Moisture is the biggest enemy of your wood or bamboo cutting board. The more water your board absorbs, the more vulnerable it is to warping or separating along glue lines as it dries. As we learned from Adam Senalik, general research engineer at the U.S. Department of Agriculture (USDA) Forest Service Forest Products Laboratory in Madison, Wisconsin, wet cutting boards are also softer than dry ones; that means they’re more likely to scar if you try to cut on them when they’re saturated with water. With this in mind, the best thing you can do for your board is keep out moisture.
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Seasoning Your Board
Like a cast-iron pan, a wood or bamboo cutting board needs to be seasoned before use. When you season a board, you are laying down a protective coating of oil or wax that will repel water and prevent it from being absorbed by the board. Some boards come preseasoned, allowing you to skip this step, but most come bare, with no layer of oil.
We like to season our boards with spoon butter or board cream, a mixture of beeswax and mineral oil that can either be made or purchased online. Using a clean cloth, rub your board with the butter, making sure you cover any exposed surface that might come in contact with water—front, back, sides, and feet, if they’re wood or bamboo. Let the mixture sit on the board for 24 hours to absorb, and then buff off the excess. Usually one coat is sufficient to keep out water.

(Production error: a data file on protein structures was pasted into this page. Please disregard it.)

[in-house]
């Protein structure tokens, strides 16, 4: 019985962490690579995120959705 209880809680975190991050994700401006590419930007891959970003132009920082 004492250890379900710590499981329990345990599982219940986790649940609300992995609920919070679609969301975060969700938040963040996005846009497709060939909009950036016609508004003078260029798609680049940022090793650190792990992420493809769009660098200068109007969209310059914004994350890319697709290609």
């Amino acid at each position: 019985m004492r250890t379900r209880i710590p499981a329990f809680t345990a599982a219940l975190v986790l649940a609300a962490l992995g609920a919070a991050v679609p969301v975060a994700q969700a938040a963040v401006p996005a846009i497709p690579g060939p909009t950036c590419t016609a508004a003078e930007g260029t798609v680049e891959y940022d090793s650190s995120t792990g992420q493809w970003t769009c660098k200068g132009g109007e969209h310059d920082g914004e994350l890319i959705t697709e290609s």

You can also use mineral oil. Building up a good seasoning with mineral oil takes more time but is less expensive. Again, use a clean cloth to apply the mineral oil over the entire surface of the board. It should absorb readily. Use a generous amount and let it sit for a minute before wiping off any excess, redistributing the oil to any thirsty or dry spots. You want to make sure the board is well coated with oil, but you don’t want to soak the board in it—in some cases, too much oil can actually erode the glue that holds the different pieces of wood together. Let the board absorb the oil overnight, and then repeat the process a few times. Because mineral oil is thinner than spoon butter, it’ll take longer to develop a thick, water-repellent layer.
In both cases, you’ll know that your cutting board is properly seasoned when a bead of water sits on top of the board and doesn’t immediately sink in.
Washing Your Board
To clean your board, you can scrub it with either hot, soapy water or a diluted bleach solution—about 1 tablespoon of bleach per gallon of water, according to Marianne Gravely, senior technical information specialist at the USDA’s Food Safety and Inspection Service. It’s easier to do this in the sink, but if your board is very big or very heavy, it’s okay to clean it where it sits—although, as Gravely put it, “you’ll just have to be willing to make a mess on your counter.” You can’t simply wipe it down with a wet sponge and call it a day, though. “Scrub the cutting board well with a hot, soapy washcloth,” says Gravely, “and then wipe it down several times with a wet cloth or paper towels until you can really tell that it is clean.” You’ll still need to lift the board to clean its underside, too.
After you’ve washed the board, don’t let it drip dry; instead, pat off as much moisture as you can with a clean dish towel. Store it upright or in a position that maximizes airflow and prevents moisture from being trapped between the board and the counter.
Maintaining Your Board
There’s no hard-and-fast schedule for maintaining your board—it all depends on how often and how aggressively you use and wash it, as washing can erode the protective coating. Treat your board when it starts to look dry and ashy and water sinks into it instead of beading up on top. The board should look lustrous and have a satiny, faintly oily resistance under your fingertips. With a little care, your board should last a lifetime.